Co. G. Sergeant John P. Stowe. Corporals—Charles Davis, George Davis, Charles W. Wingate. Privates—Leroy D. Ball, Cromwell L. Hill, Samuel F. McCurdy Alton W, Fairbanks, Reuben A. Ellis, Samuel C. Osland, Charles L. Caswell, Joseph Bonner, Michael Dugan, John Howarth, Henry O. Adams, Calvin A. Redwood, Elisha S. Livermore, Wm. T. Moore.
We have received no list of the prisoners belonging to the other companies, but learn from various letters received yesterday that the following persons are safe, in a Virginia tobacco warehouse:--Co. A. Corporal Chas. A. Lamb, Thomas B. Ross, Moses L. Nutting, George H. Watson, George Wood, Sumner M. Frost, Albert A. Pelton, Frank E. Hatch, Andrew A. Rugg, J. W. Kingsbury, ----Johnson. Co. C. Henry Greenwood, Co. E. Thomas Conroy, Co. F. W. H. M. Brewer, Henry C. Albee, J. Nichols, Co. H. Benj. F. Underwood, John Herst. Co. I. Sergeant Benj. Taft, R S. Corbin, Co. K. P. Coyle, Henry Ford, M. McKensey.
Henry Greenwood a printer who was employed as a composer in the Spy office until a few days before the regiment left, says in a letter dated in Richmond:---
“I drop you a few lines, to let you know that I have not gone under, nor run, but stood up to the last. We had a hard one of it, that day. I was in it from the beginning. There are 149 in this room, belonging to the Massachusetts Fifteenth and Twentieth and Tammany regiments, and Baker’s California regiment of Pennsylvania. If we had any means of retreat hey would not have got so many prisoners. We were cut off by the sinking of the boats. We are confined in a tobacco warehouse, 220 of us in one room, 8o feet by 40 with nothing but the soft side of a southern pine board to sleep on. W have two meals a day, consisting of bread and meat in the morning, and soft bread and soup in the evening. The victuals are of the very best quality. We have no blankets and as the weather here is nearly as cold as it is with you, we shall soon begin to suffer with cold.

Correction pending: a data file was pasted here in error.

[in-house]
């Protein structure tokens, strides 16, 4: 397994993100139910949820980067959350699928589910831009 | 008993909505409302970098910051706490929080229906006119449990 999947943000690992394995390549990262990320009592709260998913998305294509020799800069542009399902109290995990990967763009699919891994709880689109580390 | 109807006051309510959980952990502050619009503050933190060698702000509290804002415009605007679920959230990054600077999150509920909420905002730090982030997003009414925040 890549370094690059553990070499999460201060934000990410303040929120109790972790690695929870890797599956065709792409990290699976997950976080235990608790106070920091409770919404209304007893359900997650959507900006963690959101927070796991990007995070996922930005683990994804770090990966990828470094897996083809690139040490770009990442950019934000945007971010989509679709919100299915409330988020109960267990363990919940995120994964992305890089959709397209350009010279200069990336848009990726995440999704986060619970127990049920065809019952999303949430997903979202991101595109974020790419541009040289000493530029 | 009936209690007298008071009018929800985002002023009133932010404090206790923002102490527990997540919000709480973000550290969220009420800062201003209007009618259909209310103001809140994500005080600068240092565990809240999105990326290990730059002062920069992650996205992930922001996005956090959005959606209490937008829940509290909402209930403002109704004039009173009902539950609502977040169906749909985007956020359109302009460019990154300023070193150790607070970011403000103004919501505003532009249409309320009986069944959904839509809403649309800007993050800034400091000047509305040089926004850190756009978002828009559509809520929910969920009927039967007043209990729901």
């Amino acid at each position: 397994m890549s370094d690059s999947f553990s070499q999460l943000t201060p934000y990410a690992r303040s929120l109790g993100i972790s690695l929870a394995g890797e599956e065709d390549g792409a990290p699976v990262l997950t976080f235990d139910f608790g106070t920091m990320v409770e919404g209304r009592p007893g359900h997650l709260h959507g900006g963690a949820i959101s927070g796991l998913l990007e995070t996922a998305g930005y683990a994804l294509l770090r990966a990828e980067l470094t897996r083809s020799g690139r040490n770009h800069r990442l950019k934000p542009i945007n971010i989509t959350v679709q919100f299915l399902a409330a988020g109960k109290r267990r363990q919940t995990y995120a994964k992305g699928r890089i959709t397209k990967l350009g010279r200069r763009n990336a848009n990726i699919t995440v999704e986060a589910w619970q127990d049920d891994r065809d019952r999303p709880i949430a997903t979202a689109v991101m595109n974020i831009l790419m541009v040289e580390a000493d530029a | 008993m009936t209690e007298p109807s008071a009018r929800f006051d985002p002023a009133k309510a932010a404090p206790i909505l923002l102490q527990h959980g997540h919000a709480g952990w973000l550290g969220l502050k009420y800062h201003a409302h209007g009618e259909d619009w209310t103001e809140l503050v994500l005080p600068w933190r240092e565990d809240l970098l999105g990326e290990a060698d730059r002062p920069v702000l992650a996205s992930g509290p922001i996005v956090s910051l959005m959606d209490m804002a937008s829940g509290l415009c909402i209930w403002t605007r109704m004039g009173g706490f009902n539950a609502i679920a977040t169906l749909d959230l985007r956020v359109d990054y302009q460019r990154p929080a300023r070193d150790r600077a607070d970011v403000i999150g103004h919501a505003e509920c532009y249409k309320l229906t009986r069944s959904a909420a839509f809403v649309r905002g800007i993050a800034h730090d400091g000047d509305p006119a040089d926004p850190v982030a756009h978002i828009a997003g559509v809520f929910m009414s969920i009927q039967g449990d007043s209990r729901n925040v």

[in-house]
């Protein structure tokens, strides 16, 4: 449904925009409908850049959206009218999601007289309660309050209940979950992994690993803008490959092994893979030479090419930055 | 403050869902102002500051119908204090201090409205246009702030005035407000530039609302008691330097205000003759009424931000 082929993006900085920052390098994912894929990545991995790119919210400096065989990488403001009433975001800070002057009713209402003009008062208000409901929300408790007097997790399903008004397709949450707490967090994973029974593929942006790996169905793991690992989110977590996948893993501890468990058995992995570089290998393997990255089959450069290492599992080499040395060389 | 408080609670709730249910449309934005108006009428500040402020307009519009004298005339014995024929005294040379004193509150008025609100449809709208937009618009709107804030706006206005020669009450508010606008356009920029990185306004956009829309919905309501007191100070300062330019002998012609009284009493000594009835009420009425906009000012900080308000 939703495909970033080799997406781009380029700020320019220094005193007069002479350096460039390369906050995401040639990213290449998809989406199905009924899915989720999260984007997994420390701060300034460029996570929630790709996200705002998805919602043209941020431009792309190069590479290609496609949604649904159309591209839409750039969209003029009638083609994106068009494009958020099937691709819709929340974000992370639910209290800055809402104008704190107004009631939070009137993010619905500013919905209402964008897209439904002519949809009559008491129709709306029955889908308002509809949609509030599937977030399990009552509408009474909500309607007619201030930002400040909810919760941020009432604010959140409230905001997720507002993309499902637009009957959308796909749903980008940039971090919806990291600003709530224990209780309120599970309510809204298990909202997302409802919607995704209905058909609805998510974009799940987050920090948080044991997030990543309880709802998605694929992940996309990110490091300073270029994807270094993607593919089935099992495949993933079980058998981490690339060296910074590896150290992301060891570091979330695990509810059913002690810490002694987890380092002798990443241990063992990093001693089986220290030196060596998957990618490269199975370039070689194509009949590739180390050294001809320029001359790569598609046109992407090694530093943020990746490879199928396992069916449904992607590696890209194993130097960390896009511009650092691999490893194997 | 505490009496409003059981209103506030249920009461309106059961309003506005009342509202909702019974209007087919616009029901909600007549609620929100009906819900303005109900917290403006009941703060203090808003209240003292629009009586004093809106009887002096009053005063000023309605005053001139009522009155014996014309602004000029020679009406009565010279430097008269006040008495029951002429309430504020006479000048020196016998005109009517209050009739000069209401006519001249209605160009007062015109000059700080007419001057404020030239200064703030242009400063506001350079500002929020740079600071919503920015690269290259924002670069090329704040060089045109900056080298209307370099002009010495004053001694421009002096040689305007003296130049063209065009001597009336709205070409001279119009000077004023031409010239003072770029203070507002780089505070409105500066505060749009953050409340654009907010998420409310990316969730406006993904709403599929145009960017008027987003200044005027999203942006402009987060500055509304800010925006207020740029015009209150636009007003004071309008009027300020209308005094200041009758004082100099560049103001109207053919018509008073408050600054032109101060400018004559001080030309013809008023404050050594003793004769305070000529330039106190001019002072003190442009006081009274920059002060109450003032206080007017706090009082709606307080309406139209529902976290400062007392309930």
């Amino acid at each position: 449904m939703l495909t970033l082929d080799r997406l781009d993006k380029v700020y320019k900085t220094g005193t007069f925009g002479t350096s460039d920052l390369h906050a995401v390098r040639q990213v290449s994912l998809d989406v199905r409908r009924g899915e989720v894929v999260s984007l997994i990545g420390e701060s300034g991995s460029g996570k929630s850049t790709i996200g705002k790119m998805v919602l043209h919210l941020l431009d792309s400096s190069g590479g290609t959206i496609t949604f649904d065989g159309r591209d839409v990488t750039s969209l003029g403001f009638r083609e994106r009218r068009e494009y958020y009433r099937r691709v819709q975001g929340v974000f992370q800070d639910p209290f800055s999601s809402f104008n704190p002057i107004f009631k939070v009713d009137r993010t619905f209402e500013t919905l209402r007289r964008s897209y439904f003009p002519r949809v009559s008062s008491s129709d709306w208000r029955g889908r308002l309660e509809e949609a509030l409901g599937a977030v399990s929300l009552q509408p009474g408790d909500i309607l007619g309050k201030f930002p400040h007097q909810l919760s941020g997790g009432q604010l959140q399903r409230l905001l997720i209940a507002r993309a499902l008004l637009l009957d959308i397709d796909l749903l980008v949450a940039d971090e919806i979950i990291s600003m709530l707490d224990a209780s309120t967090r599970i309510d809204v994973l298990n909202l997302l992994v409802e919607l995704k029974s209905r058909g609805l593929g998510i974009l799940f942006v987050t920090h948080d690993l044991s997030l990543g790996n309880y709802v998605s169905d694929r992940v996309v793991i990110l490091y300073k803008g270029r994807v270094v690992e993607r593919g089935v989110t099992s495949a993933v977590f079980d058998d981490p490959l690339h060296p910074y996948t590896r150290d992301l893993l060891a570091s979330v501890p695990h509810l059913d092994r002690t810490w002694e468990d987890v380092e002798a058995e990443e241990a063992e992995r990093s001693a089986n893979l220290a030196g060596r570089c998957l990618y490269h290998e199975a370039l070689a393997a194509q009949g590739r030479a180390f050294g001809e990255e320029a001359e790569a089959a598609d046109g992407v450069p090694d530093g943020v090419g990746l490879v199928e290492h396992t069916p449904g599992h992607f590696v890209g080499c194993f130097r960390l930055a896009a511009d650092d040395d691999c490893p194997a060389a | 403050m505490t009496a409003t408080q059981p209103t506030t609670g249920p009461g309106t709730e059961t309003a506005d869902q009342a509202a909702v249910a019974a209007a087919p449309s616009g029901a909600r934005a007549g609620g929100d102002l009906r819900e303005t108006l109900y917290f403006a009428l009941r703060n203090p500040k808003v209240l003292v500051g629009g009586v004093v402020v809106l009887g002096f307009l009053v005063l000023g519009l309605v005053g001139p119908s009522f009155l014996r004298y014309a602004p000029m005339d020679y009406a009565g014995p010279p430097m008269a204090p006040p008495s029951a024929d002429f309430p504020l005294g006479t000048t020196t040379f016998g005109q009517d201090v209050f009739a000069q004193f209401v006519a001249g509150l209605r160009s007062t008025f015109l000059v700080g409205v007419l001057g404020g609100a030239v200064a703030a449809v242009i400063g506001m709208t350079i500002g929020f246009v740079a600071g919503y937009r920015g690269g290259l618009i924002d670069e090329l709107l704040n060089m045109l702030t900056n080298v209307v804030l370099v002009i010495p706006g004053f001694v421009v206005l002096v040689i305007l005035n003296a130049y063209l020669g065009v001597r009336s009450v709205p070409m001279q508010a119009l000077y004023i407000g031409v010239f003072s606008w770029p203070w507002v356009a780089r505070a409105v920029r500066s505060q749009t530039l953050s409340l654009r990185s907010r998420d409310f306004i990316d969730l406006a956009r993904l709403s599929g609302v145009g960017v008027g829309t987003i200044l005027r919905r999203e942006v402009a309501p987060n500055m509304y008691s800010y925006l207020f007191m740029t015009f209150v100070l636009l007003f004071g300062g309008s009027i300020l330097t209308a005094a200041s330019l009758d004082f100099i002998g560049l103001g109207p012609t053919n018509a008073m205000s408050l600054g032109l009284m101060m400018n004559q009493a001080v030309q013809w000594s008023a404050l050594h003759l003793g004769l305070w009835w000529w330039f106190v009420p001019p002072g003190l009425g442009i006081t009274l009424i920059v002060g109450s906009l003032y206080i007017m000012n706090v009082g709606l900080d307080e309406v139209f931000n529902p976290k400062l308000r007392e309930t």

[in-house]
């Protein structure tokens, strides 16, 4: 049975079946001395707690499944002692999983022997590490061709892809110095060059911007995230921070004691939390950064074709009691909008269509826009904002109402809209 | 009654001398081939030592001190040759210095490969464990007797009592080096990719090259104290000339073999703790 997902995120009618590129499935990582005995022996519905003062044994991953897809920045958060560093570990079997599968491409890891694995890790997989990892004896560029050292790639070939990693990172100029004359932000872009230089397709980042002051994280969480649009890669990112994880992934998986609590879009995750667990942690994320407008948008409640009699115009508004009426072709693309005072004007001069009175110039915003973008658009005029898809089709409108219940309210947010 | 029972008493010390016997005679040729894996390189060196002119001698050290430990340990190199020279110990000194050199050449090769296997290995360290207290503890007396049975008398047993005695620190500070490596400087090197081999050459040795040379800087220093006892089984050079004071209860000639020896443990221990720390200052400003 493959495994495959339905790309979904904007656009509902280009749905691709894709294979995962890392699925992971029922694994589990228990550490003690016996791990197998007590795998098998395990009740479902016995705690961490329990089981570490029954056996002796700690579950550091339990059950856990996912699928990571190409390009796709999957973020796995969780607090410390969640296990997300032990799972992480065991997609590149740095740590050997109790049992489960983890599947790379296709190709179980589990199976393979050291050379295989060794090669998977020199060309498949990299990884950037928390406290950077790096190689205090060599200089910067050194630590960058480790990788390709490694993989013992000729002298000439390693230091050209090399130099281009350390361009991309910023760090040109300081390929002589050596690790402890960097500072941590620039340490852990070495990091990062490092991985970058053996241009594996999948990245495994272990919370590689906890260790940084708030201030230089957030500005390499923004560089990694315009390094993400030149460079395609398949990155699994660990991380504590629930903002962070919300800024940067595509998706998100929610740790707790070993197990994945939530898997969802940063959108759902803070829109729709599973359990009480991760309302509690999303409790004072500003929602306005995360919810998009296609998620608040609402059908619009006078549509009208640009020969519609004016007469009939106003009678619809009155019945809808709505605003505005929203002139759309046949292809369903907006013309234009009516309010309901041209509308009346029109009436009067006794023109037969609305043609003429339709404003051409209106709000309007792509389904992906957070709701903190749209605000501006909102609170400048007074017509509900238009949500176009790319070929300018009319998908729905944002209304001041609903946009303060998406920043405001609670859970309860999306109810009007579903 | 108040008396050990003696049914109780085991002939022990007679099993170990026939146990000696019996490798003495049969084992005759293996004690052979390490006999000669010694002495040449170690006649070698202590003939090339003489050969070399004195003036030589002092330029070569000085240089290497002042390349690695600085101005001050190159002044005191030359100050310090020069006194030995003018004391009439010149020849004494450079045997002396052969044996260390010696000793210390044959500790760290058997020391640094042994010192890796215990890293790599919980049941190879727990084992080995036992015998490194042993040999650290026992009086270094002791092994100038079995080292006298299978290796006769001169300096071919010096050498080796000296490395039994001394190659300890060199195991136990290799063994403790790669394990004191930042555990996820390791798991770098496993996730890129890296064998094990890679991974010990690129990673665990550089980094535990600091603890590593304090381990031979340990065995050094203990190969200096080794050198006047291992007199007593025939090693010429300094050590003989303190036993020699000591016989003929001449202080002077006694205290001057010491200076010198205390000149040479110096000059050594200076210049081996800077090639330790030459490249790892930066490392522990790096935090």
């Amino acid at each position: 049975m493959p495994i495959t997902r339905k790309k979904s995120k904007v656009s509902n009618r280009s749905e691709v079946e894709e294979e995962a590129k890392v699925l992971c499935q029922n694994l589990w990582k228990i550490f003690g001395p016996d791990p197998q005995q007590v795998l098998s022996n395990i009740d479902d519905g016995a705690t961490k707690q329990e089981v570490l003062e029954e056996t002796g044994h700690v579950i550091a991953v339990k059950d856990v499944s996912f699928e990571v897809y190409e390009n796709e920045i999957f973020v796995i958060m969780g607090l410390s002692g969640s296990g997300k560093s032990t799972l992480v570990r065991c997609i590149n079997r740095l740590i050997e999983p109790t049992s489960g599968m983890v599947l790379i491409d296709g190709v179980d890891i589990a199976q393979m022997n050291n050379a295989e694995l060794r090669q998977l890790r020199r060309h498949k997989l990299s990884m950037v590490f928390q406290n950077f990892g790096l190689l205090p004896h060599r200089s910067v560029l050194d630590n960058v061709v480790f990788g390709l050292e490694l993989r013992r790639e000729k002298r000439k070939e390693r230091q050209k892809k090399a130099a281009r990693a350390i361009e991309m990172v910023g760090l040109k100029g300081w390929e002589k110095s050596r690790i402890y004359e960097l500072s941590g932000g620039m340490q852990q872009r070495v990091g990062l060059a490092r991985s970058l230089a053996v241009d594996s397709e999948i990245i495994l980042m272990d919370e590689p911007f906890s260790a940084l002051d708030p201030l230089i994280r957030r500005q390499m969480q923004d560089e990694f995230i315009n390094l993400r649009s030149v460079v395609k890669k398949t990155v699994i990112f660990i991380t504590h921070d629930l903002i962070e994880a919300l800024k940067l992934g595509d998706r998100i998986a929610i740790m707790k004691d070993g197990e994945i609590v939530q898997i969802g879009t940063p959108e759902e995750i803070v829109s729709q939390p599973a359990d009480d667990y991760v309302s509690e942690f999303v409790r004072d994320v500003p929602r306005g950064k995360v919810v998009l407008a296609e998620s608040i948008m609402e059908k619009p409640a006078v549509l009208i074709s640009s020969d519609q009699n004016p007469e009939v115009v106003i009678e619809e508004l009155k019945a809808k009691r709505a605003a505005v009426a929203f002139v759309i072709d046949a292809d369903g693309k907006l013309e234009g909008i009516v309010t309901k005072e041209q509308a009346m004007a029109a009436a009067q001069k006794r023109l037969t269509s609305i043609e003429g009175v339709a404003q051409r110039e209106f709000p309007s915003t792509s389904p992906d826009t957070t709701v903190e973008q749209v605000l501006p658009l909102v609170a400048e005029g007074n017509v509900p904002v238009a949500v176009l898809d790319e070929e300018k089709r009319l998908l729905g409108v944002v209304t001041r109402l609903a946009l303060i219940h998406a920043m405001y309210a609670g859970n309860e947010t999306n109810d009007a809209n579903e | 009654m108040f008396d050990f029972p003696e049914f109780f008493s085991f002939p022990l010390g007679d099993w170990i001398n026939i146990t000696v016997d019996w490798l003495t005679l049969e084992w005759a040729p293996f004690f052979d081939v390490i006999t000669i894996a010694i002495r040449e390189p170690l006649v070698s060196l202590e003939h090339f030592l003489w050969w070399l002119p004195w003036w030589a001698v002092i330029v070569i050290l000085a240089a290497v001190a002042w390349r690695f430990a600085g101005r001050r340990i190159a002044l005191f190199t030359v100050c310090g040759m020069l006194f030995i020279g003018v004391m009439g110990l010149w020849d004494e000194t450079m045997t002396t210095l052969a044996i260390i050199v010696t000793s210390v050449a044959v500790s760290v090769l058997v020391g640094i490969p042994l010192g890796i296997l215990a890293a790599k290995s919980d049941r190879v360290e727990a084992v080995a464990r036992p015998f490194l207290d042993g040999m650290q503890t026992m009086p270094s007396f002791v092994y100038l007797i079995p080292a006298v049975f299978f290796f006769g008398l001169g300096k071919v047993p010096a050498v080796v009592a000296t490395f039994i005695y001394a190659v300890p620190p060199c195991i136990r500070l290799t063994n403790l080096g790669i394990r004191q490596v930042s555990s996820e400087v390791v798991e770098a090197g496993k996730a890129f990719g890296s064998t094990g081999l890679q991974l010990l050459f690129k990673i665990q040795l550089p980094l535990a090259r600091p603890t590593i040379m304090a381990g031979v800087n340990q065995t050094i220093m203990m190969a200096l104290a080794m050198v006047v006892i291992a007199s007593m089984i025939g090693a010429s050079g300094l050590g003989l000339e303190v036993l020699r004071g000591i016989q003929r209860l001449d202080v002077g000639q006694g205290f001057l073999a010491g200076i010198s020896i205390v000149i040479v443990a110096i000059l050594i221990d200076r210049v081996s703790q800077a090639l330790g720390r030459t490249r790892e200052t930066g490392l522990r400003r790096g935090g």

From our prison we can see a factory, which makes some of our boys think of old Massachusetts. We are treated with the greatest kindness by the officers of the confederate army, and everything is done for our comfort that can be conveniently done. I must not close without saying a word in favor of Sergeant Luther Goddard of Co. D. for the indefatigable manner in which he gets things for our comfort and convenience. he is the ‘sergeant of the floor’. I hope we shall be able to see you before long.”
A Soldiers Remains Recovered
Among the five dead bodies taken from the Potomac, with that of Lieut. Grout, at Long Bridge, above Washington, Nov. 3, was the body of “Cincinatus A. Buffum of Co. K. , 15th Regiment Mass Vol., as ascertained by letters on his person. He had also on him a miniature , a revolver of Colt’s patent, a purse containing $25 in gold, and other smaller effects. The revolver was put into the hands of Quartermaster Howe, for which he gave a receipt; all the other effects are now in the office of Col. Ruckner of Gen. McClellan’s staff in Washington.